CAIRP: Surge in insolvencies in Q3 and more "teetering on the edge"

Canadian insolvencies jumped in the third quarter of 2020 following previous slump and there could be worse to come

CAIRP: Surge in insolvencies in Q3 and more "teetering on the edge"
Steve Randall

Support from government programs helped push the number of Canadian insolvencies to a record low in the second quarter of 2020, but things looked different in the third.

As government and lender programs designed to help individuals and businesses were would down or changed, a greater number of people sought advice on insolvencies – for some it was too late.

A new report from the Canadian Association of Insolvency and Restructuring Professionals (CAIRP) analyzes stats released this week by the Office of the Superintendent of Bankruptcy and reveals a 19% increase in insolvencies across the country in September compared with the previous month and a quarter-over-quarter increase of 8%.

CAIRP’s analysis points to the financial pain caused by the pandemic and chair Mark Rosen says a continued rise in insolvencies looks inevitable.

“As it stands, insolvencies are down compared to last year but we can attribute the decline to pandemic-related government support, unprecedented creditor flexibility and a lockdown lag whereby insolvency proceedings have been delayed – whether by personal choice or due to court closures,” he said.

Teetering on the edge
The outlook is bleak for many Canadians, whether for their personal finances or for their business.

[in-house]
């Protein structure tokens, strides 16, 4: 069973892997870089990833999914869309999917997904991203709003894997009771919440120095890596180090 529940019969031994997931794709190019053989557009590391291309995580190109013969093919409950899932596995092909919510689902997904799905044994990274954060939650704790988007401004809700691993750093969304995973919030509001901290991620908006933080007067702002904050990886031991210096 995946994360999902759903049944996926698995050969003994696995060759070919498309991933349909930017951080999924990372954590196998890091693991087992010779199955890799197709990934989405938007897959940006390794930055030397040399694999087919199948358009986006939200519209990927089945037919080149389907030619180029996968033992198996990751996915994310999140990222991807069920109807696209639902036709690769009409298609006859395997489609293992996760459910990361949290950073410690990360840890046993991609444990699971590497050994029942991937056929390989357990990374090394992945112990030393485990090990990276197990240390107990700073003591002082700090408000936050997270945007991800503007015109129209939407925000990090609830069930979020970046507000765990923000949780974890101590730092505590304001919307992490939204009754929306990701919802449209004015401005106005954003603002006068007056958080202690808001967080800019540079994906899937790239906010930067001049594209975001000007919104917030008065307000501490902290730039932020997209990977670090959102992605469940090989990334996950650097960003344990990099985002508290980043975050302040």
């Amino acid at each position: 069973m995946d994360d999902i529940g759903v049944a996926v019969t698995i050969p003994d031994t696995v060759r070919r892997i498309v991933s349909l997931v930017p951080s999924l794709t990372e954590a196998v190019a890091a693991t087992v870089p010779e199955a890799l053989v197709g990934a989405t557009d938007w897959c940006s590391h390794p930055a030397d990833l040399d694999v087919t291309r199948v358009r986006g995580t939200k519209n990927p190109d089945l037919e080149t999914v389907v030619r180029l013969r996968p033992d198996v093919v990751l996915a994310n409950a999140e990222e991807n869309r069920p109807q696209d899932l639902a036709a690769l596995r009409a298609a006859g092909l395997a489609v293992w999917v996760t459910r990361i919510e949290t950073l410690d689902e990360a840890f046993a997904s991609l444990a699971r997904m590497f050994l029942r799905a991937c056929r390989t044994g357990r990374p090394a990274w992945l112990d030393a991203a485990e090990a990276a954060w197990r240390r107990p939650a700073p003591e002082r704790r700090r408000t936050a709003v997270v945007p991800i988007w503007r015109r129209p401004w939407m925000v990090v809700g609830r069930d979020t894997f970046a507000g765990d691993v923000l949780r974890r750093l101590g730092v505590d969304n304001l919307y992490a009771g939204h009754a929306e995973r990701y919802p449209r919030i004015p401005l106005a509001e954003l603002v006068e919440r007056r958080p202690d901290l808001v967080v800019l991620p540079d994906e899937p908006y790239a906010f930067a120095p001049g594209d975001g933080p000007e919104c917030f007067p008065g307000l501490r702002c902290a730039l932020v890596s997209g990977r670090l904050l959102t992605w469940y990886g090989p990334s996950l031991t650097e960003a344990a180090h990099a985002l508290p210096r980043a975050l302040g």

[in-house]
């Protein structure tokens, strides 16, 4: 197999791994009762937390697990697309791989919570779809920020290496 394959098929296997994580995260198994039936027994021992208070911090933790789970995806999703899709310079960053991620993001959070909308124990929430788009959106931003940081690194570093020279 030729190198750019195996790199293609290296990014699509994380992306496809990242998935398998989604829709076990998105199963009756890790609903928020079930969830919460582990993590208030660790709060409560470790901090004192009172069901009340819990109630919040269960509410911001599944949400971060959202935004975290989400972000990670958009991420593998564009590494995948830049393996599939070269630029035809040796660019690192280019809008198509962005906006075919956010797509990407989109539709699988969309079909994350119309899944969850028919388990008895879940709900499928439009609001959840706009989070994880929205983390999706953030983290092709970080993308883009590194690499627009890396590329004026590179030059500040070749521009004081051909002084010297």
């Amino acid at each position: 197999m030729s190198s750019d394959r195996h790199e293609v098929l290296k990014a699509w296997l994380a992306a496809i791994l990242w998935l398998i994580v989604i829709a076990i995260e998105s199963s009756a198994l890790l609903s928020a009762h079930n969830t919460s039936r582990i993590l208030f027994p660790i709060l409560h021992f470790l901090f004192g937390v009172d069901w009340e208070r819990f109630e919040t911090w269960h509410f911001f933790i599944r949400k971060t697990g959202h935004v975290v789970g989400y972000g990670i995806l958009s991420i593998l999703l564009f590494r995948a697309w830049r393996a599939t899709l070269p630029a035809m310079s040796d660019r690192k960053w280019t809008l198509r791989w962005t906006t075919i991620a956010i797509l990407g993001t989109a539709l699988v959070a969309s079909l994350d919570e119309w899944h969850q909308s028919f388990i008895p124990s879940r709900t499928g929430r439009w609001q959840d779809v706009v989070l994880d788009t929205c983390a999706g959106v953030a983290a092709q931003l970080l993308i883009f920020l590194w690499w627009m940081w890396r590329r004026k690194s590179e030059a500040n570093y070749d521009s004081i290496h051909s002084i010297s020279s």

Consumer insolvencies dropped more than 42% in the second quarter but saw an 8% increase in the third quarter. However, they remain well below the level seen last year - down 40% in the third quarter compared to the same quarter last year and down 19% for the 12-month period ending Sept. 30, 2020.

But there could be worse to come.

“There are many individuals who are currently scraping by. These individuals are most at risk because it is often sudden income shocks – like a job loss, or a major car or home repair – that can trigger insolvency. Right now, many are teetering on the edge of that COVID cliff,” says André Bolduc, executive board member of CAIRP and Licensed Insolvency Trustee.

The biggest rise quarter-over-quarter was in Newfoundland and Labrador (28%) with New Brunswick (26%), Quebec (21%), and Nova Scotia (10%) all posting double-digit increases.

There were smaller increases in PEI, Ontario, and Alberta, while BC, Manitoba, and Saskatchewan all posted declines.

“In many cases, the coronavirus crisis will expose deeper financial issues, like staggering household debt. As pandemic assistance measures end and creditors begin collecting current payments and deferred payments, those who are dangerously over-leveraged are going feel the squeeze most,” added Bolduc.

What about businesses?
Business insolvencies increased modestly in the third quarter, rising 3.5% from the previous three month period and following declines in the first half of 2020.

As with consumer insolvencies, the business stats represent a significant decline – down 24% quarter-over-quarter and down 19% for the 12 months to Sep. 30, 2020 – but again, this does not tell the whole story.

“What we don’t see reflected in the insolvency statistics is the alarming number of business owners who are choosing to ‘walk away’ rather than filing a bankruptcy,” said CAIRP corporate insolvency specialist David Lewis.  “By not taking any formal steps to wind down the business or settle their business debts, they may be making matters worse for themselves.”

Struggling businesses may be further burdened by landlords chasing arrears and the long term cost of emergency loan programs.